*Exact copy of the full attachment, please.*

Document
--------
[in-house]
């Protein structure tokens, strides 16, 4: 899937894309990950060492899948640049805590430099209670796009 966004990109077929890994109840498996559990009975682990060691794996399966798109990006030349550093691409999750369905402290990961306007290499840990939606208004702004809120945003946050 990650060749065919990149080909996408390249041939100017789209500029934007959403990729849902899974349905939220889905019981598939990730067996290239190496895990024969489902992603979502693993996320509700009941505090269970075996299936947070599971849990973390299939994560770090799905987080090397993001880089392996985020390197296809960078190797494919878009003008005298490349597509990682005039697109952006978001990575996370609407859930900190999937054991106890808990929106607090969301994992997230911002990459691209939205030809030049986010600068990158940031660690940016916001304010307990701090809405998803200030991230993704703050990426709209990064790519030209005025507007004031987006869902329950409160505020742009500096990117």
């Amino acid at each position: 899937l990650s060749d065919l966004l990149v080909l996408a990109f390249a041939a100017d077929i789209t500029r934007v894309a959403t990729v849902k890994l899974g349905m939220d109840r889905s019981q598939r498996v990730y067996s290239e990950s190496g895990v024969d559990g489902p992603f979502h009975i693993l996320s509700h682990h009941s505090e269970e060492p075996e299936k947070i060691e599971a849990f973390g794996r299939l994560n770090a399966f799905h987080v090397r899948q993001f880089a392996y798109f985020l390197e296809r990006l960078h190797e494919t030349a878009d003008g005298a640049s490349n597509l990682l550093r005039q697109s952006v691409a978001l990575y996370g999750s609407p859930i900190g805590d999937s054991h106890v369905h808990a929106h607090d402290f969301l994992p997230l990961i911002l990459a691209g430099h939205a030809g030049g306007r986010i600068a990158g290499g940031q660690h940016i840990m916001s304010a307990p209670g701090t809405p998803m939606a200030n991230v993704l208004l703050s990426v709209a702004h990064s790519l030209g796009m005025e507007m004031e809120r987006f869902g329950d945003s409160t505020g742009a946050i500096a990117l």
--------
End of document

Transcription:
[in-house]
């Protein structure tokens, strides 16, 4: 899937894309990950060492899948640049805590430099209670796009 966004990109077929890994109840498996559990009975682990060691794996399966798109990006030349550093691409999750369905402290990961306007290499840990939606208004702004809120945003946050 990650060749065919990149080909996408390249041939100017789209500029934007959403990729849902899974349905939220889905019981598939990730067996290239190496895990024969489902992603979502693993996320509700009941505090269970075996299936947070599971849990973390299939994560770090799905987080090397993001880089392996985020390197296809960078190797494919878009003008005298490349597509990682005039697109952006978001990575996370609407859930900190999937054991106890808990929106607090969301994992997230911002990459691209939205030809030049986010600068990158940031660690940016916001304010307990701090809405998803200030991230993704703050990426709209990064790519030209005025507007004031987006869902329950409160505020742009500096990117």
């Amino acid at each position: 899937l990650s060749d065919l966004l990149v080909l996408a990109f390249a041939a100017d077929i789209t500029r934007v894309a959403t990729v849902k890994l899974g349905m939220d109840r889905s019981q598939r498996v990730y067996s290239e990950s190496g895990v024969d559990g489902p992603f979502h009975i693993l996320s509700h682990h009941s505090e269970e060492p075996e299936k947070i060691e599971a849990f973390g794996r299939l994560n770090a399966f799905h987080v090397r899948q993001f880089a392996y798109f985020l390197e296809r990006l960078h190797e494919t030349a878009d003008g005298a640049s490349n597509l990682l550093r005039q697109s952006v691409a978001l990575y996370g999750s609407p859930i900190g805590d999937s054991h106890v369905h808990a929106h607090d402290f969301l994992p997230l990961i911002l990459a691209g430099h939205a030809g030049g306007r986010i600068a990158g290499g940031q660690h940016i840990m916001s304010a307990p209670g701090t809405p998803m939606a200030n991230v993704l208004l703050s990426v709209a702004h990064s790519l030209g796009m005025e507007m004031e809120r987006f869902g329950d945003s409160t505020g742009a946050i500096a990117l």